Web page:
July 29, 2013–In The News–WNYC
If you are wondering why, it’s because your body adjusts to the new lower intake and greater degree of exercise, by becoming more efficient. Most of us know this, if not through experience, then through reading.
But how to eject those last five pounds?
A new study conducted at the Pennington center by obesity researcher Eric Ravussin, tells you how in this story on WNYC today.
“A weight loss of 10 pounds will set the body up to fight back,” Ravussin says. “Any significant weight loss means the body is smaller and needs less fuel to walk, go up stairs, jog or get out of a chair.” The story continues:
And less fuel burned means fewer calories needed. So if you’ve been on a diet of 1,500 calorie a day, perhaps your slimmer body now needs 300 calories less per day. That means you have to decrease your daily caloric intake — perhaps by as much as 300 calories, down to 1,200 calories a day — if you want to continue losing weight.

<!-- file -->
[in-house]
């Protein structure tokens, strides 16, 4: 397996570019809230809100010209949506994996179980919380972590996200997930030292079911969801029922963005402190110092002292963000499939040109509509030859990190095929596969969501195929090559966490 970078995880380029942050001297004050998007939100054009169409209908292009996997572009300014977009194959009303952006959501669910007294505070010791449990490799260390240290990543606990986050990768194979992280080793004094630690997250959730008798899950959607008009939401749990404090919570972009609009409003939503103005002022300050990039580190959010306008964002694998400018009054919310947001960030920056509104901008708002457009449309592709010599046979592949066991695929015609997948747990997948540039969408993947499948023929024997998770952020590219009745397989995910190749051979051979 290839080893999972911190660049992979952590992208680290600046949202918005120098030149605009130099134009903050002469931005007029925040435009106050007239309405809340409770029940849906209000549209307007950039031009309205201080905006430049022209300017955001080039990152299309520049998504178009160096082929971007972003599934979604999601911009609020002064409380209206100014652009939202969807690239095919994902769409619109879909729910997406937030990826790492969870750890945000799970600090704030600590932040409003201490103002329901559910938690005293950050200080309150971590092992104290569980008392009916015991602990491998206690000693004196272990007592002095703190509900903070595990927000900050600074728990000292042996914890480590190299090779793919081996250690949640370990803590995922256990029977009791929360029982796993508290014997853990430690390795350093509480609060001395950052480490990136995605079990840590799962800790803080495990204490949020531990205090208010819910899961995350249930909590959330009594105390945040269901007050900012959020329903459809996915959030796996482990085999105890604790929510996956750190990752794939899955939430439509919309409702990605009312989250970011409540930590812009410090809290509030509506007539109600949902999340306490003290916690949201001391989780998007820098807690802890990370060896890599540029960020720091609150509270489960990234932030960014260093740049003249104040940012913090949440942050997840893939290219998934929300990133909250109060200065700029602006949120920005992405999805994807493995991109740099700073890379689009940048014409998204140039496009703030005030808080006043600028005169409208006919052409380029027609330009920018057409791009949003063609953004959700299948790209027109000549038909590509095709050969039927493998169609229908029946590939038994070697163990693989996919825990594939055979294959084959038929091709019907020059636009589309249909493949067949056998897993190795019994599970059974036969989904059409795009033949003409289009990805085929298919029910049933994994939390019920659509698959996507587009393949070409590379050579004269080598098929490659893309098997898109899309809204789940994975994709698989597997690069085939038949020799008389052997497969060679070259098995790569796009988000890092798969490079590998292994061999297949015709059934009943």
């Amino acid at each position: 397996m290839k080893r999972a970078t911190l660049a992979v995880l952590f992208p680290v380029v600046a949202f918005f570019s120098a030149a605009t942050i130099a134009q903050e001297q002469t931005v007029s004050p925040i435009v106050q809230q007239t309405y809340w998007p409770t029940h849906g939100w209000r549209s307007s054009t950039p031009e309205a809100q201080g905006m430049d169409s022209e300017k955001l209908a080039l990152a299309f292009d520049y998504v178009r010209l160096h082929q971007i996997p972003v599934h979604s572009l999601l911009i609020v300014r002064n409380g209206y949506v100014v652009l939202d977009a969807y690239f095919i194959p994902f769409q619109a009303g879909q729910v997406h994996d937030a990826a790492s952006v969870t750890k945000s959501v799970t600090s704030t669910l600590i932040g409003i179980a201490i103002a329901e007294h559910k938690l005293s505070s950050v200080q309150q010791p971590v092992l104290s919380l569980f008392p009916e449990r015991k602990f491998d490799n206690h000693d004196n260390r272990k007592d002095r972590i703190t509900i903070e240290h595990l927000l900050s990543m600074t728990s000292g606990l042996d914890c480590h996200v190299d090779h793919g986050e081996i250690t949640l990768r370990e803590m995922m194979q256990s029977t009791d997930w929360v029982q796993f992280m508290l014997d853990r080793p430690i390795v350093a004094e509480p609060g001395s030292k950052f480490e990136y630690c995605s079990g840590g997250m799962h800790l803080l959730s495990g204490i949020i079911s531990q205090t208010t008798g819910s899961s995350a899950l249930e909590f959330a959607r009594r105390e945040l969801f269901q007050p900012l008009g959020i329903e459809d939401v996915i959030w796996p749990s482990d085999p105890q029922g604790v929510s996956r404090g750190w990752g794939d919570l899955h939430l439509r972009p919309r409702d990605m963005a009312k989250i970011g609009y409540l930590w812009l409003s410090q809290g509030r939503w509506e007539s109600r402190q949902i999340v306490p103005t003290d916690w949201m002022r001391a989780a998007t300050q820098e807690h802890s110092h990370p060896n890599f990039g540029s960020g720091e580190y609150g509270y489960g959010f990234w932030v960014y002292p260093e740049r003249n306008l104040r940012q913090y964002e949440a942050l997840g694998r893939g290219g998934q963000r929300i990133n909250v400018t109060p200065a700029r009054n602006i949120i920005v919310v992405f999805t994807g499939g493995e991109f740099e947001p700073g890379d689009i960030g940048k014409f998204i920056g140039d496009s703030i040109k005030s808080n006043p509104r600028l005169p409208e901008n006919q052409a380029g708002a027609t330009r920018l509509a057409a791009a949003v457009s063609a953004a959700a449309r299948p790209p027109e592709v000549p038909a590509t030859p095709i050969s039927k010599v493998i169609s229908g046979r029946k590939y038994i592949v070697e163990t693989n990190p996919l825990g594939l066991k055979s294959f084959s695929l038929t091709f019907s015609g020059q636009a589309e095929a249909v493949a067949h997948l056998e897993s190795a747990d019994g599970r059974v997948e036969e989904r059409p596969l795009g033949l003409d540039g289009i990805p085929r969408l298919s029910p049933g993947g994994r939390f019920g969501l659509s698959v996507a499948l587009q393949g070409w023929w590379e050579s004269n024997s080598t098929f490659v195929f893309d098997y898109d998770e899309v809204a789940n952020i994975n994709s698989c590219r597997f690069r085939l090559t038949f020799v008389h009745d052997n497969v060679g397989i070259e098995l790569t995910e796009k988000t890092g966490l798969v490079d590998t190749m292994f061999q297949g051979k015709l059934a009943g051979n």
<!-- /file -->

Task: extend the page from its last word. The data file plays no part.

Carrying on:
On top of that, metabolism slows as the body begins to combat what it interprets as potential starvation. So it begins to burn the calories it’s getting more slowly. In Ravussin’s research, he has found that metabolism slows even if dieters have maintained muscle mass. That’s because the body is now using calories more efficiently. “It’s like going from an old Ford to a Prius with a more efficient engine,” he says.
And a more efficient engine isn’t a bad thing. It means the body has adjusted to its new lower weight. “The diet
plateau is the new set point,” says Dr. Lee Kaplan, director of the Massachusetts General Hospital Weight Center in Boston. “So when you go to a healthier diet your body says ‘Oh, this is good. Let’s live at a lower body fat, and let’s live at a lower set point.'”
To read the rest of the article, please go to WNYC.